Inda is finally going back home, leaving his once forced-on-him pirate lifestyle, along with Tau and JeJe. He's going back to warn his best friend, the King, of the upcoming Venn attack. Pressed into being the king's shield, Inda is forced into fighting a land battle that he can't win (as he hasn't had any military training since he was a child), except that he has to (because no one else can). There's infighting and lying, personal sacrifice, love, betrayal, a wedding, blood, tears, and pain and again, Sherwood, you made me cry. Anyway, this is a brilliant book, and it's only the third book in the Inda series, so stay tuned for Treason's Shore (and let me tell you that that title is giving me all kinds of ideas), where Sherwood will conclude this amazing story. day, I'm going to have to post about these books, but in sections. Like, in Inda, do Inda's life as a Tevi at the academy, then do his life as a pirate, etc. It's the only way I'm ever going to be able to write about these books coherently...

Night Shift, by Lilith Saintcrow was pretty good. Set in a less gritty setting than her Dante Valentine series, JIll Kismet works the night shift, hunting demons, devils, Traders (with demons), and everything in between. She, and hunters like her, is what protects us from the things that crawl out in the middle of the night. Jill, still reeling from the loss of her one-time mentor and lover, is shoved onto a case that no one can get a handle on. Forced to team up with an FBI were-team and a fresh-off-the-farm were, Jill ends up battling to save not just the city she protects, but the lives of everyone she cares about. It's too bad she looses her own heart in the process. *grins*

Breaking Dawn, by Stephanie Meyers is apparently something of a hot item in the blog world. Personally, while I didn't love everything in this book, I really enjoyed it. I hadn't spent a lot of time deciding where I wanted the story to end (although I did assume that Bella would become a vampire and there would be a run in with the Voltaire) and I didn't let myself get sucked into this fandom (like I did with Harry Potter OMG DON'T YOU DARE PUT HIM WITH HERMIONE! ahem), which might have had something to do with it. Anyway. Bella, freshly engaged to her beloved Edward, has to put together a wedding, survive her honeymoon, and deal with the heart break of her best friend, the werewolf Jacob...and oh yes, survive being turned into a vampire was well.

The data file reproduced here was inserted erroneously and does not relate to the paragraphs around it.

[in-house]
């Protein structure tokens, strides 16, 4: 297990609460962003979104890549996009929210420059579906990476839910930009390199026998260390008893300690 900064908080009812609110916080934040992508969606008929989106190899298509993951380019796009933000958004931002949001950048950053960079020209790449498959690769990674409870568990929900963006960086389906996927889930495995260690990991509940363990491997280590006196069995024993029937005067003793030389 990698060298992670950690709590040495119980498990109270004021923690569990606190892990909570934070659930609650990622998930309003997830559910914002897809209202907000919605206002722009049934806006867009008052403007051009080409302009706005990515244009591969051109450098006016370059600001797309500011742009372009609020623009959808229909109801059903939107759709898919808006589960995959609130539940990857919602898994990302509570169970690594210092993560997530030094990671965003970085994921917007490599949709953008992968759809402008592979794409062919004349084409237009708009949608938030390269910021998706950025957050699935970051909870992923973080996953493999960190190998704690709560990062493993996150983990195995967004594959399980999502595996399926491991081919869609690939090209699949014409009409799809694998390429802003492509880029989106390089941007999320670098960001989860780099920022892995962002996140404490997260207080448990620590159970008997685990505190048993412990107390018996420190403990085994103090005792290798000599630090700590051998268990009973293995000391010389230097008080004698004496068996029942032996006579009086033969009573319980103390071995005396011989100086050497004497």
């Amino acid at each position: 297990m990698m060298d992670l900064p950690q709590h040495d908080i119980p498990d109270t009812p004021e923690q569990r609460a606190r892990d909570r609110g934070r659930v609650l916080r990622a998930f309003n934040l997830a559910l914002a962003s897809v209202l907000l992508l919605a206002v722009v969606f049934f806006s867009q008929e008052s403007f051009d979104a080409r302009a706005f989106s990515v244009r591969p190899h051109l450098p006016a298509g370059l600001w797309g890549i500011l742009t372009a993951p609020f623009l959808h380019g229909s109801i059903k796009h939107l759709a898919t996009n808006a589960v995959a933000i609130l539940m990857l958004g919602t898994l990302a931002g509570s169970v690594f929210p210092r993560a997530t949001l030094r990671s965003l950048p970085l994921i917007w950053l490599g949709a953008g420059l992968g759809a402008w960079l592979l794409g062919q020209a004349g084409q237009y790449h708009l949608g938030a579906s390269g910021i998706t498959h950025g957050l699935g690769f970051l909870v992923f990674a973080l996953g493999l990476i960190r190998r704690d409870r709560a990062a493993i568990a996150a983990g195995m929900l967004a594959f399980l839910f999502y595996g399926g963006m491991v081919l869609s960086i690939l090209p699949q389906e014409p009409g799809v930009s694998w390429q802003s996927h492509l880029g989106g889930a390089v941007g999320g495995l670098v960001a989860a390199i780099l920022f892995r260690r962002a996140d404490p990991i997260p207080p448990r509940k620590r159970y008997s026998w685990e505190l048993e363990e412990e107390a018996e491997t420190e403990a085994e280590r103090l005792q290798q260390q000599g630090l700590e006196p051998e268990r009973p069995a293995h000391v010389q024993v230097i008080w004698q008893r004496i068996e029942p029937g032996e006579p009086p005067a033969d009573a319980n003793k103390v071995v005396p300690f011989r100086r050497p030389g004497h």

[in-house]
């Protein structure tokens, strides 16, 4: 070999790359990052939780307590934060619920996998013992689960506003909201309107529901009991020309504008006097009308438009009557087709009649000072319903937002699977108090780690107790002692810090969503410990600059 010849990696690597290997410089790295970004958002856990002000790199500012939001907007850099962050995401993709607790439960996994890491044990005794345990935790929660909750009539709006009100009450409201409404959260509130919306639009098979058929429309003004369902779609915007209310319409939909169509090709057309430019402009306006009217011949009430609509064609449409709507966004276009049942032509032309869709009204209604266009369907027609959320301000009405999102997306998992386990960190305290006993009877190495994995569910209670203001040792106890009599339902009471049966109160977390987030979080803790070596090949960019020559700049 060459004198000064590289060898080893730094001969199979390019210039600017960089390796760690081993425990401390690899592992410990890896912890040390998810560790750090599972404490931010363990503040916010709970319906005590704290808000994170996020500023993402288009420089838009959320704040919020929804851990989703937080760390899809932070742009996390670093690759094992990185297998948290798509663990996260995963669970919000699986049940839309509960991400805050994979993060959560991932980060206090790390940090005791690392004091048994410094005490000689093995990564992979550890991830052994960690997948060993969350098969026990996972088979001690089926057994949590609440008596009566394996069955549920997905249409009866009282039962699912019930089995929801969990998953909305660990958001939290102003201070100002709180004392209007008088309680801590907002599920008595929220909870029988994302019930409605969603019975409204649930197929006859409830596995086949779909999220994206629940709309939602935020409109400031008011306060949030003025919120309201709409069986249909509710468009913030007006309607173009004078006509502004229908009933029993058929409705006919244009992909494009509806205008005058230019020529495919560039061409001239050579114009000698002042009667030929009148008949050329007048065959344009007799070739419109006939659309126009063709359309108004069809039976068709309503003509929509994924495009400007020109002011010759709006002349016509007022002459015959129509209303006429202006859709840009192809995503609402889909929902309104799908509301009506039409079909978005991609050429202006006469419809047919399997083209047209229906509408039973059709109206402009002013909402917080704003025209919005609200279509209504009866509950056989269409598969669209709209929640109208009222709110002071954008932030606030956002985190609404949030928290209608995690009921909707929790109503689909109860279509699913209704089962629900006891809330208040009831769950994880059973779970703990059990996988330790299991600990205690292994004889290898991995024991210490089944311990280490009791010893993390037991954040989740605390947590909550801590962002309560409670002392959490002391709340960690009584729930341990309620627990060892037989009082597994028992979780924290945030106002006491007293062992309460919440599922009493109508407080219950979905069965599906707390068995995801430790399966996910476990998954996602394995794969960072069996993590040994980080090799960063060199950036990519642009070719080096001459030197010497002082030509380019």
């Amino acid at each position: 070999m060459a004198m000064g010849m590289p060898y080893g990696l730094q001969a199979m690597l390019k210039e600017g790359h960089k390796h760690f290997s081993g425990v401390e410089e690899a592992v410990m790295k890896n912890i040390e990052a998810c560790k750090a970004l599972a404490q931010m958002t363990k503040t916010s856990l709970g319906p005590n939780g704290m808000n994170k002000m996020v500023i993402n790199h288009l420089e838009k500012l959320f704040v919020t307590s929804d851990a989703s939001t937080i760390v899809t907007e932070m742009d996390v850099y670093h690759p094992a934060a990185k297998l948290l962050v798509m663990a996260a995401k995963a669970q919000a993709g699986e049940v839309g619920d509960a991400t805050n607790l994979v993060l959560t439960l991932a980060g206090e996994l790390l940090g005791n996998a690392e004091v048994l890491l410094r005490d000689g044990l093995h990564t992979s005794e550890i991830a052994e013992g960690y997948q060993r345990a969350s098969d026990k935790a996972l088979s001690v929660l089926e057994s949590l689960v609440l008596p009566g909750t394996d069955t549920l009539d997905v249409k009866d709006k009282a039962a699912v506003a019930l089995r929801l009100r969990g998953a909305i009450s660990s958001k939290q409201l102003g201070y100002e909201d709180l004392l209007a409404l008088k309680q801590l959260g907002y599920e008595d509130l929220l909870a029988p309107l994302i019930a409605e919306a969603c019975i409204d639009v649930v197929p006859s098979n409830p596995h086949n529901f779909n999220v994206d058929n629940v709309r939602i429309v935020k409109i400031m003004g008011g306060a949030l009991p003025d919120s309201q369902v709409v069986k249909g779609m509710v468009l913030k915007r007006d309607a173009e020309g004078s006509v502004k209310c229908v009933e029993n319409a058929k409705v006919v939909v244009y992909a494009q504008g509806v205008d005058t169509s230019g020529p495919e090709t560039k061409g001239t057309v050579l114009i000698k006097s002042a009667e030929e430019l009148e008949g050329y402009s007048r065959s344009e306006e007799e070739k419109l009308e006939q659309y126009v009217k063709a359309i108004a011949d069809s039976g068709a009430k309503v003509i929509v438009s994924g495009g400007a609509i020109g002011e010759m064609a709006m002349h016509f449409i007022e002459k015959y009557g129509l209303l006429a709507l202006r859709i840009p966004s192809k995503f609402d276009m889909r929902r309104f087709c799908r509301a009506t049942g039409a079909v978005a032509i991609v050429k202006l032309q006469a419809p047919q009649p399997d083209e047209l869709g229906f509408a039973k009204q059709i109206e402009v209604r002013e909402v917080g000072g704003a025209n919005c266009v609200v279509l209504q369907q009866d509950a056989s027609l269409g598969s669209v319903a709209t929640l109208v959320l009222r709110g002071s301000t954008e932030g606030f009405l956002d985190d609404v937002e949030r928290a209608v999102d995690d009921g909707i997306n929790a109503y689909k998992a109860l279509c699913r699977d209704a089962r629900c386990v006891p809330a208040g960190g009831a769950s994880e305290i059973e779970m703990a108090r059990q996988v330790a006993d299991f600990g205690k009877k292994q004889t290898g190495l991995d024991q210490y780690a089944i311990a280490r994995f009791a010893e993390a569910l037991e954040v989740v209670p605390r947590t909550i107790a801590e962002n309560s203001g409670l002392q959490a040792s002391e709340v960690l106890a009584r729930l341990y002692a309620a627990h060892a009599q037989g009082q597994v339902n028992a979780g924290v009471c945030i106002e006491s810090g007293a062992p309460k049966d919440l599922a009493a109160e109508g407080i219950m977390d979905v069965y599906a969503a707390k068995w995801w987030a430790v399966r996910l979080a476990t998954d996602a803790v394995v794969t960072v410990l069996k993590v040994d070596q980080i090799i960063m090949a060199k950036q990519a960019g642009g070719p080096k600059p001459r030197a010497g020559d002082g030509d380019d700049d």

OK, so I have four books left to review (The Rites of Spring (Break), The Host, Good Omens, and Ink Exchange), but honestly, if I spend one more minutes in front of my computer I might just have to scream. So tomorrow. Yes, tomorrow.

When I put my mind to something...

Wow, talk about an unexpectedly-long hiatus!  

When I wrote my last post, I assumed to myself that I'd be back shortly, updating my books list, or posting about something of interest that I'd read, but I clearly that wasn't the case as it's been three months since my last post.  

At least I have a good reason for this hiatus: I've moved.  

Yup, I gave notice in late May and left my job and life in Seattle to take a chance on starting a new one here in New York.  It's only been two weeks since I actually moved, but it's starting to feel like two months.  

I've read fifty-one books in the meantime (thank you little notebook for not getting lost in the move) and I plan to put (slightly-late) reviews up, once I get a bit more organized here. And yes, by organized I mean buy a dresser because this living out of a suitcase is getting old!